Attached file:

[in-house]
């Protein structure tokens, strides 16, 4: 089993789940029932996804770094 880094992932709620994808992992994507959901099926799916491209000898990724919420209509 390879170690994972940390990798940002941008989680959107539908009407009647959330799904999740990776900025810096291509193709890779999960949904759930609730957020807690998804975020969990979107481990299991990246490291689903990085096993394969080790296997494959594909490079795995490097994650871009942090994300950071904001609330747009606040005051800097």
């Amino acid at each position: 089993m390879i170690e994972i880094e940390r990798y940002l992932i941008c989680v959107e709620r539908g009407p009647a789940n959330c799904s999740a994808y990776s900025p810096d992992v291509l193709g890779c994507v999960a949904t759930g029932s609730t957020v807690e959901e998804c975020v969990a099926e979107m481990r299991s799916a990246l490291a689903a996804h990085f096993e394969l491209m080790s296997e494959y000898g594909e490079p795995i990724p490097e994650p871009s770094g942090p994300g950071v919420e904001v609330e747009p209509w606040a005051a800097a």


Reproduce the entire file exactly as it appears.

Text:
[in-house]
């Protein structure tokens, strides 16, 4: 089993789940029932996804770094 880094992932709620994808992992994507959901099926799916491209000898990724919420209509 390879170690994972940390990798940002941008989680959107539908009407009647959330799904999740990776900025810096291509193709890779999960949904759930609730957020807690998804975020969990979107481990299991990246490291689903990085096993394969080790296997494959594909490079795995490097994650871009942090994300950071904001609330747009606040005051800097």
């Amino acid at each position: 089993m390879i170690e994972i880094e940390r990798y940002l992932i941008c989680v959107e709620r539908g009407p009647a789940n959330c799904s999740a994808y990776s900025p810096d992992v291509l193709g890779c994507v999960a949904t759930g029932s609730t957020v807690e959901e998804c975020v969990a099926e979107m481990r299991s799916a990246l490291a689903a996804h990085f096993e394969l491209m080790s296997e494959y000898g594909e490079p795995i990724p490097e994650p871009s770094g942090p994300g950071v919420e904001v609330e747009p209509w606040a005051a800097a």